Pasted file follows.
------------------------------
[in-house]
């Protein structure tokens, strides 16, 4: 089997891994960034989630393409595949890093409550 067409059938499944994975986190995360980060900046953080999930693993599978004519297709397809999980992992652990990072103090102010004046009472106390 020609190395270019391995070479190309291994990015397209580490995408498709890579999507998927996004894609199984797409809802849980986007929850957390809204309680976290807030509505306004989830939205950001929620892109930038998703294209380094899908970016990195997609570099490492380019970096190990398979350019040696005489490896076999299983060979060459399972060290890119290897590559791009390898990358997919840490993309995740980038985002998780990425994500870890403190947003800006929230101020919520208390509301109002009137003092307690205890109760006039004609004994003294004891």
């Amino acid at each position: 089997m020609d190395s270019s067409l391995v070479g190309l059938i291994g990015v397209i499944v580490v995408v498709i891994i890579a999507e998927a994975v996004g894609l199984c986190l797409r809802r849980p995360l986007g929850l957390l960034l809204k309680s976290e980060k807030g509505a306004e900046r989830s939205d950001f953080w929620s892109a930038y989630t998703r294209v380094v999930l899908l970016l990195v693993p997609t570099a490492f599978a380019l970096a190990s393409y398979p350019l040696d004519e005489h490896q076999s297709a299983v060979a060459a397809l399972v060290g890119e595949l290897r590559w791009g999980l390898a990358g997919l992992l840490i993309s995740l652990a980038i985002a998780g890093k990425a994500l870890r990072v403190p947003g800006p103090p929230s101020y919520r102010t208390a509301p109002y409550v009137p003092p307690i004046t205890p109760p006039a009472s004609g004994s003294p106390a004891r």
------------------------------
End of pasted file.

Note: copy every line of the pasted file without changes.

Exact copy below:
[in-house]
């Protein structure tokens, strides 16, 4: 089997891994960034989630393409595949890093409550 067409059938499944994975986190995360980060900046953080999930693993599978004519297709397809999980992992652990990072103090102010004046009472106390 020609190395270019391995070479190309291994990015397209580490995408498709890579999507998927996004894609199984797409809802849980986007929850957390809204309680976290807030509505306004989830939205950001929620892109930038998703294209380094899908970016990195997609570099490492380019970096190990398979350019040696005489490896076999299983060979060459399972060290890119290897590559791009390898990358997919840490993309995740980038985002998780990425994500870890403190947003800006929230101020919520208390509301109002009137003092307690205890109760006039004609004994003294004891």
């Amino acid at each position: 089997m020609d190395s270019s067409l391995v070479g190309l059938i291994g990015v397209i499944v580490v995408v498709i891994i890579a999507e998927a994975v996004g894609l199984c986190l797409r809802r849980p995360l986007g929850l957390l960034l809204k309680s976290e980060k807030g509505a306004e900046r989830s939205d950001f953080w929620s892109a930038y989630t998703r294209v380094v999930l899908l970016l990195v693993p997609t570099a490492f599978a380019l970096a190990s393409y398979p350019l040696d004519e005489h490896q076999s297709a299983v060979a060459a397809l399972v060290g890119e595949l290897r590559w791009g999980l390898a990358g997919l992992l840490i993309s995740l652990a980038i985002a998780g890093k990425a994500l870890r990072v403190p947003g800006p103090p929230s101020y919520r102010t208390a509301p109002y409550v009137p003092p307690i004046t205890p109760p006039a009472s004609g004994s003294p106390a004891r």